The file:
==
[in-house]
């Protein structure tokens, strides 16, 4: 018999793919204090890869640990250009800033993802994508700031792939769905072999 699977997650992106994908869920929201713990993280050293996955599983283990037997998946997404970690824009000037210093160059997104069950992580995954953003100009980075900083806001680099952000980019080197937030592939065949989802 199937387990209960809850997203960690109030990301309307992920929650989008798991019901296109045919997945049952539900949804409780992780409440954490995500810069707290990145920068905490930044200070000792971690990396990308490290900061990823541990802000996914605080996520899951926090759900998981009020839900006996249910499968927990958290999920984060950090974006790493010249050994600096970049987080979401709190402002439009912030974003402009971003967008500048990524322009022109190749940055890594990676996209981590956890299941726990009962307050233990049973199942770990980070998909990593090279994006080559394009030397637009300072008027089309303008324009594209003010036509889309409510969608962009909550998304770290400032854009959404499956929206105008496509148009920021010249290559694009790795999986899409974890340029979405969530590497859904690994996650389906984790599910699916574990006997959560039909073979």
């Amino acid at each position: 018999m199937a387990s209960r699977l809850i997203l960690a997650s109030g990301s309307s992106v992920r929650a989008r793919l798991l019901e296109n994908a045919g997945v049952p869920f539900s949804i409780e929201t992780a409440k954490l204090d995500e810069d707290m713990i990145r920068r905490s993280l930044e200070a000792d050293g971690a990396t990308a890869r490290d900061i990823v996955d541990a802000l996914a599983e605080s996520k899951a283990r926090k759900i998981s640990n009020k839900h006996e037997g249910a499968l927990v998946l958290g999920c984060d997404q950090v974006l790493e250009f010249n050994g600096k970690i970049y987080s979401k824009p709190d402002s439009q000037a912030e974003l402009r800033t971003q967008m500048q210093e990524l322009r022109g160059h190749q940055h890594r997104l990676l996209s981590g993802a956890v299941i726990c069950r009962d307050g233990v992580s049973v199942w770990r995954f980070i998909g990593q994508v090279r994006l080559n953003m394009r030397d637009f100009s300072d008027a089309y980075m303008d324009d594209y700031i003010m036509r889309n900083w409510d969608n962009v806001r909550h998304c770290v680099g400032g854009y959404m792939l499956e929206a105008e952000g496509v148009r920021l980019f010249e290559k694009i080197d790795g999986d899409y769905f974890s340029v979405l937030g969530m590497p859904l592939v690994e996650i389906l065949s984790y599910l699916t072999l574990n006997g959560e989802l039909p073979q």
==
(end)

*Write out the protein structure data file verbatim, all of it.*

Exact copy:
[in-house]
């Protein structure tokens, strides 16, 4: 018999793919204090890869640990250009800033993802994508700031792939769905072999 699977997650992106994908869920929201713990993280050293996955599983283990037997998946997404970690824009000037210093160059997104069950992580995954953003100009980075900083806001680099952000980019080197937030592939065949989802 199937387990209960809850997203960690109030990301309307992920929650989008798991019901296109045919997945049952539900949804409780992780409440954490995500810069707290990145920068905490930044200070000792971690990396990308490290900061990823541990802000996914605080996520899951926090759900998981009020839900006996249910499968927990958290999920984060950090974006790493010249050994600096970049987080979401709190402002439009912030974003402009971003967008500048990524322009022109190749940055890594990676996209981590956890299941726990009962307050233990049973199942770990980070998909990593090279994006080559394009030397637009300072008027089309303008324009594209003010036509889309409510969608962009909550998304770290400032854009959404499956929206105008496509148009920021010249290559694009790795999986899409974890340029979405969530590497859904690994996650389906984790599910699916574990006997959560039909073979």
């Amino acid at each position: 018999m199937a387990s209960r699977l809850i997203l960690a997650s109030g990301s309307s992106v992920r929650a989008r793919l798991l019901e296109n994908a045919g997945v049952p869920f539900s949804i409780e929201t992780a409440k954490l204090d995500e810069d707290m713990i990145r920068r905490s993280l930044e200070a000792d050293g971690a990396t990308a890869r490290d900061i990823v996955d541990a802000l996914a599983e605080s996520k899951a283990r926090k759900i998981s640990n009020k839900h006996e037997g249910a499968l927990v998946l958290g999920c984060d997404q950090v974006l790493e250009f010249n050994g600096k970690i970049y987080s979401k824009p709190d402002s439009q000037a912030e974003l402009r800033t971003q967008m500048q210093e990524l322009r022109g160059h190749q940055h890594r997104l990676l996209s981590g993802a956890v299941i726990c069950r009962d307050g233990v992580s049973v199942w770990r995954f980070i998909g990593q994508v090279r994006l080559n953003m394009r030397d637009f100009s300072d008027a089309y980075m303008d324009d594209y700031i003010m036509r889309n900083w409510d969608n962009v806001r909550h998304c770290v680099g400032g854009y959404m792939l499956e929206a105008e952000g496509v148009r920021l980019f010249e290559k694009i080197d790795g999986d899409y769905f974890s340029v979405l937030g969530m590497p859904l592939v690994e996650i389906l065949s984790y599910l699916t072999l574990n006997g959560e989802l039909p073979q």